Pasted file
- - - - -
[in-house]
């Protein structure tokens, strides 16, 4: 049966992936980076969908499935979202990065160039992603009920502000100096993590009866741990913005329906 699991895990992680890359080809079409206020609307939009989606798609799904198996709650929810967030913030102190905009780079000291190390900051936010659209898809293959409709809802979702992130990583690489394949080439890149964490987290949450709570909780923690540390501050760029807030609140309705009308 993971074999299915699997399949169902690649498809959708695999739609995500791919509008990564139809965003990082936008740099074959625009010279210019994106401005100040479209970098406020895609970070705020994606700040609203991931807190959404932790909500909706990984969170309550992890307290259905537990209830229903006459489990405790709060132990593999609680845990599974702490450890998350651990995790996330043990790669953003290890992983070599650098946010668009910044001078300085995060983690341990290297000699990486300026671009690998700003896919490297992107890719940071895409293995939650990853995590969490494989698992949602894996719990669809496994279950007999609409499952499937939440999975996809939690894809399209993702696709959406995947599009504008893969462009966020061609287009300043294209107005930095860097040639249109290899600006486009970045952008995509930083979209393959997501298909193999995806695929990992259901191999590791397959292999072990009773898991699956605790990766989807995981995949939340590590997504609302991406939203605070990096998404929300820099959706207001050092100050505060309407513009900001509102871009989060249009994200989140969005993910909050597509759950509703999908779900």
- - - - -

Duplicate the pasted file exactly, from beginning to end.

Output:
[in-house]
């Protein structure tokens, strides 16, 4: 049966992936980076969908499935979202990065160039992603009920502000100096993590009866741990913005329906 699991895990992680890359080809079409206020609307939009989606798609799904198996709650929810967030913030102190905009780079000291190390900051936010659209898809293959409709809802979702992130990583690489394949080439890149964490987290949450709570909780923690540390501050760029807030609140309705009308 993971074999299915699997399949169902690649498809959708695999739609995500791919509008990564139809965003990082936008740099074959625009010279210019994106401005100040479209970098406020895609970070705020994606700040609203991931807190959404932790909500909706990984969170309550992890307290259905537990209830229903006459489990405790709060132990593999609680845990599974702490450890998350651990995790996330043990790669953003290890992983070599650098946010668009910044001078300085995060983690341990290297000699990486300026671009690998700003896919490297992107890719940071895409293995939650990853995590969490494989698992949602894996719990669809496994279950007999609409499952499937939440999975996809939690894809399209993702696709959406995947599009504008893969462009966020061609287009300043294209107005930095860097040639249109290899600006486009970045952008995509930083979209393959997501298909193999995806695929990992259901191999590791397959292999072990009773898991699956605790990766989807995981995949939340590590997504609302991406939203605070990096998404929300820099959706207001050092100050505060309407513009900001509102871009989060249009994200989140969005993910909050597509759950509703999908779900």